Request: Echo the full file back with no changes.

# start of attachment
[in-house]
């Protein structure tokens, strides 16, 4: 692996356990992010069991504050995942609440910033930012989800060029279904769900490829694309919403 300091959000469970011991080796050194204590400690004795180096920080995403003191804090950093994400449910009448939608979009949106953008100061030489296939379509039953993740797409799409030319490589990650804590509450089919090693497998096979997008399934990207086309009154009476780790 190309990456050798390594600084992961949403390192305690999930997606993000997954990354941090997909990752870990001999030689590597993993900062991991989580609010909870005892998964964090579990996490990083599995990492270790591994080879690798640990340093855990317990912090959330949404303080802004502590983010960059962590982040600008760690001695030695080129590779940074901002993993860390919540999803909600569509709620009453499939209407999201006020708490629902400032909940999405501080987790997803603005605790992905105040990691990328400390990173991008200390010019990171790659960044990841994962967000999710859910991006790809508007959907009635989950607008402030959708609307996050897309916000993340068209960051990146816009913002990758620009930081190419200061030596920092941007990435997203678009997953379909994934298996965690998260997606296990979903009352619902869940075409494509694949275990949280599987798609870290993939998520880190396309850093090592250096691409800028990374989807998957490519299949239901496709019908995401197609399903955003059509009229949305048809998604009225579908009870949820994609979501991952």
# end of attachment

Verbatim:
[in-house]
């Protein structure tokens, strides 16, 4: 692996356990992010069991504050995942609440910033930012989800060029279904769900490829694309919403 300091959000469970011991080796050194204590400690004795180096920080995403003191804090950093994400449910009448939608979009949106953008100061030489296939379509039953993740797409799409030319490589990650804590509450089919090693497998096979997008399934990207086309009154009476780790 190309990456050798390594600084992961949403390192305690999930997606993000997954990354941090997909990752870990001999030689590597993993900062991991989580609010909870005892998964964090579990996490990083599995990492270790591994080879690798640990340093855990317990912090959330949404303080802004502590983010960059962590982040600008760690001695030695080129590779940074901002993993860390919540999803909600569509709620009453499939209407999201006020708490629902400032909940999405501080987790997803603005605790992905105040990691990328400390990173991008200390010019990171790659960044990841994962967000999710859910991006790809508007959907009635989950607008402030959708609307996050897309916000993340068209960051990146816009913002990758620009930081190419200061030596920092941007990435997203678009997953379909994934298996965690998260997606296990979903009352619902869940075409494509694949275990949280599987798609870290993939998520880190396309850093090592250096691409800028990374989807998957490519299949239901496709019908995401197609399903955003059509009229949305048809998604009225579908009870949820994609979501991952």